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Johnson v. Colvin

United States District Court, W.D. Arkansas, El Dorado Division

August 16, 2016

CHARLES LEWIS JOHNSON PLAINTIFF
v.
CAROLYN W. COLVIN Commissioner, Social Security Administration DEFENDANT

          MEMORANDUM OPINION

          HON. BARRY A. BRYANT U.S. MAGISTRATE JUDGE

         Charles Johnson (“Plaintiff”) brings this action pursuant to § 205(g) of Title II of the Social Security Act (“The Act”), 42 U.S.C. § 405(g) (2010), seeking judicial review of a final decision of the Commissioner of the Social Security Administration (“SSA”) denying his applications for a period of disability, Disability Insurance Benefits (“DIB”), and Supplemental Security Income (“SSI”) under Titles II and XVI of the Act.

         The Parties have consented to the jurisdiction of a magistrate judge to conduct any and all proceedings in this case, including conducting the trial, ordering the entry of a final judgment, and conducting all post-judgment proceedings. ECF No. 8.[1] Pursuant to this authority, the Court issues this memorandum opinion and orders the entry of a final judgment in this matter.

         1. Background:

         Plaintiff protectively filed his disability applications on July 27, 2010. (Tr. 11, 113-126). In his applications, Plaintiff alleges being disabled due to low back problems. (Tr. 152). Plaintiff alleges an onset date of April 30, 2008. (Tr. 214). These applications were denied initially and again upon reconsideration. (Tr. 11, 42-61). Thereafter, Plaintiff requested an administrative hearing on his denied applications, and this hearing request was granted. (Tr. 62).

         Plaintiff’s initial administrative hearing was held on September 12, 2011. (Tr. 23-41). After this hearing, on October 24, 2011, the ALJ entered an unfavorable decision denying Plaintiff’s DIB and SSI applications. (Tr. 11-18). Following this, on November 26, 2013, The United States District Court for the Western District of Arkansas, Texarkana Division, remanded the case back to the agency for further administrative proceedings. (Tr. 399-412).

         Plaintiff’s second administrative hearing was held on May 8, 2014. (Tr. 345-379). Plaintiff was present and was represented by counsel, Matt Golden, at this hearing. Id. Plaintiff and Vocational Expert (“VE”) Diane Smith testified at this hearing. Id. At this hearing, Plaintiff testified he was forty-two (42) years old and graduated from high school. (Tr. 350).

         After this hearing, on July 28, 2014, the ALJ entered an unfavorable decision denying Plaintiff’s DIB and SSI applications. (Tr. 330-339). In this decision, the ALJ found Plaintiff met the insured status requirements of the Act through December 31, 2012. (Tr. 332, Finding 1). The ALJ determined Plaintiff had not engaged in Substantial Gainful Activity (“SGA”) since April 30, 2008, his alleged onset date. (Tr. 332, Finding 2).

         The ALJ determined Plaintiff had the following severe impairments: degenerative changes to the lumbar spine with radiculopathy and obesity. (Tr. 333, Finding 3). However, the ALJ also determined Plaintiff’s impairments did not meet or medically equal the requirements of any of the Listings of Impairments in Appendix 1 to Subpart P of Regulations No. 4 (“Listings”). (Tr. 333, Finding 4).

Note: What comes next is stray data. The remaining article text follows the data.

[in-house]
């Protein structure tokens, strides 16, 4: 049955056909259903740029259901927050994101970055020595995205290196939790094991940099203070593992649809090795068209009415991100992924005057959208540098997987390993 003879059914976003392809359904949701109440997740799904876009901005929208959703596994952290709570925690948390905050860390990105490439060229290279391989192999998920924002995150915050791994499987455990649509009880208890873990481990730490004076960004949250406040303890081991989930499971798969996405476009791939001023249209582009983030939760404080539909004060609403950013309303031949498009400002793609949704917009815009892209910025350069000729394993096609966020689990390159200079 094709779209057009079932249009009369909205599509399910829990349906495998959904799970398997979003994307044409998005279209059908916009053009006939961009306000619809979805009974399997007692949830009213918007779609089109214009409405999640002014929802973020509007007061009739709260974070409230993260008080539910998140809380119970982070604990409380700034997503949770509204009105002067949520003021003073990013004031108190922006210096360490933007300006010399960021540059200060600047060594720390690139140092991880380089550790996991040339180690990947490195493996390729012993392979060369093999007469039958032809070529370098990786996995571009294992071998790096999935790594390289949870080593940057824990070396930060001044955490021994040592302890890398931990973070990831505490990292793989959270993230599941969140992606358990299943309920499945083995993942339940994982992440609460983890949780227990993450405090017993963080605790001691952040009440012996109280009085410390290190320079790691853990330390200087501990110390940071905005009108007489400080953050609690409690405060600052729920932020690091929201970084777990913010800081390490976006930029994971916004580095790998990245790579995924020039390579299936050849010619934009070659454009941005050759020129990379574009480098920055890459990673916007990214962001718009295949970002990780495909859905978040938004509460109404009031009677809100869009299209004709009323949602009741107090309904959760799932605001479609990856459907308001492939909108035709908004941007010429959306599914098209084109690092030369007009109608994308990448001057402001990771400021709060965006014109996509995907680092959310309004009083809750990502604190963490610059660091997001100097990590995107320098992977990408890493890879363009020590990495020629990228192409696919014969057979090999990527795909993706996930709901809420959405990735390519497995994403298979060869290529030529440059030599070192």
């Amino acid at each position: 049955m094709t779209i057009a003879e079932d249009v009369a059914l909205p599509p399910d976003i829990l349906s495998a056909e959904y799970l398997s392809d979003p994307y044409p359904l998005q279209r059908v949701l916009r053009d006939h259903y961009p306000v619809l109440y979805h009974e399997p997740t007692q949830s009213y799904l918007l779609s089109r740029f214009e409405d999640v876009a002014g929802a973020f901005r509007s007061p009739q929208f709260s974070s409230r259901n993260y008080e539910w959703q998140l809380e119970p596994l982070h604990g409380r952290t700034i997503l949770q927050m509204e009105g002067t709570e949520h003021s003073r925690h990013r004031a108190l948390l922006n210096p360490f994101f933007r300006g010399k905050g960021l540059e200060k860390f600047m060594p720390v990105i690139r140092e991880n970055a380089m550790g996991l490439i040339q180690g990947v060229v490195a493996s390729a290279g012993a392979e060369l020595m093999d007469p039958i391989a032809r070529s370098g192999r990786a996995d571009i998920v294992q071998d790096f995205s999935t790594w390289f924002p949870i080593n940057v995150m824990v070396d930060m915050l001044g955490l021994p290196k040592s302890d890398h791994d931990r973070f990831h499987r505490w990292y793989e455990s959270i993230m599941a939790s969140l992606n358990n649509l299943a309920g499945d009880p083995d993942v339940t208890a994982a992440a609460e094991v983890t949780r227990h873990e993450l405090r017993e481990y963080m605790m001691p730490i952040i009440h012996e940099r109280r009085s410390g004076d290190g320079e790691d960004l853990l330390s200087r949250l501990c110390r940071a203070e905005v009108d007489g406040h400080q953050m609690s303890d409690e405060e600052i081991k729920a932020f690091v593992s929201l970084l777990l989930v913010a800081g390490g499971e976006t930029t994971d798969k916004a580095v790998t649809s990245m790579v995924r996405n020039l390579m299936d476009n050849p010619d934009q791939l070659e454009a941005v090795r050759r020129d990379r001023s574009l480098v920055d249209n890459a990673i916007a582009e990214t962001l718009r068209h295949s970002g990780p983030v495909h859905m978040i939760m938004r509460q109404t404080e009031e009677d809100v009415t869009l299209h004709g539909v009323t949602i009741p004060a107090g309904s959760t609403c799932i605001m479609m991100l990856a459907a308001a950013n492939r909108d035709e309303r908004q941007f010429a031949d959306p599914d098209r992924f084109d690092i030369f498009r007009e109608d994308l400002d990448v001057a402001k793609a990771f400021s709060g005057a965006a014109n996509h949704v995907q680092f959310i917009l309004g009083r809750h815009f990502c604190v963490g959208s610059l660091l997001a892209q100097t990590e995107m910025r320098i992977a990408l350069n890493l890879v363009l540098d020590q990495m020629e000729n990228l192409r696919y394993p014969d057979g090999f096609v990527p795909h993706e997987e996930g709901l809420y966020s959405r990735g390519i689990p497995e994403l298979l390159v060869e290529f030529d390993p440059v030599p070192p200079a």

In his decision, the ALJ indicated he evaluated Plaintiff’s subjective complaints and determined his Residual Functional Capacity (“RFC”). (Tr. 333-337, Finding 5). First, the ALJ indicated he evaluated Plaintiff’s subjective complaints and found his claimed limitations were not entirely credible. Id. Second, the ALJ determined Plaintiff retained the RFC for sedentary work, except he requires the ability to stand for ten minutes in his immediate work area without interfering with the work process after sitting for 45 minutes; cannot engage in more than occasional stooping, bending, crouching, crawling, kneeling, or balancing; could not perform work that required climbing of ropes, ladders, or scaffolds; and is limited to work that is simple, routine, repetitive, and with supervision that is simple direct and concrete. (Tr. 333-334).

         The ALJ evaluated Plaintiff’s Past Relevant Work (“PRW”) and found Plaintiff unable to perform any PRW. (Tr. 337, Finding 6). The ALJ, however, also determined there was other work existing in significant numbers in the national economy Plaintiff could perform. (Tr. 338, Finding 10). The ALJ based this determination upon the testimony of the VE. Id. Specifically, the VE testified that given all Plaintiff's vocational factors, a hypothetical individual would be able to perform the requirements of a representative occupation such as table worker with 2, 500 such jobs in the region and 300, 000 such jobs in the nation and bonder with 2, 500 such jobs in the region and 20, 000 such jobs in the nation. Id. Based upon this finding, the ALJ determined Plaintiff had not been under a disability as defined by the Act from April 30, 2008, through the date of the decision. (Tr. 338, Finding 11).

         Thereafter, Plaintiff requested the Appeals Council’s review of the ALJ’s unfavorable decision. (Tr. 326). On December 2, 2015, the Appeals Council denied this request for review. (Tr. 1-4). Plaintiff then filed the present appeal on February 1, 2016. ECF No. 1. The Parties consented to the jurisdiction of this Court on February 24, 2016. ECF No. 8. This case is now ready for decision.

         2. Applicable Law:

         In reviewing this case, this Court is required to determine whether the Commissioner’s findings are supported by substantial evidence on the record as a whole. See 42 U.S.C. § 405(g) (2006); Ramirez v. Barnhart,292 F.3d 576, 583 (8th Cir. 2002). Substantial evidence is less than a preponderance of the evidence, but it is enough that a reasonable mind would find it adequate to ...


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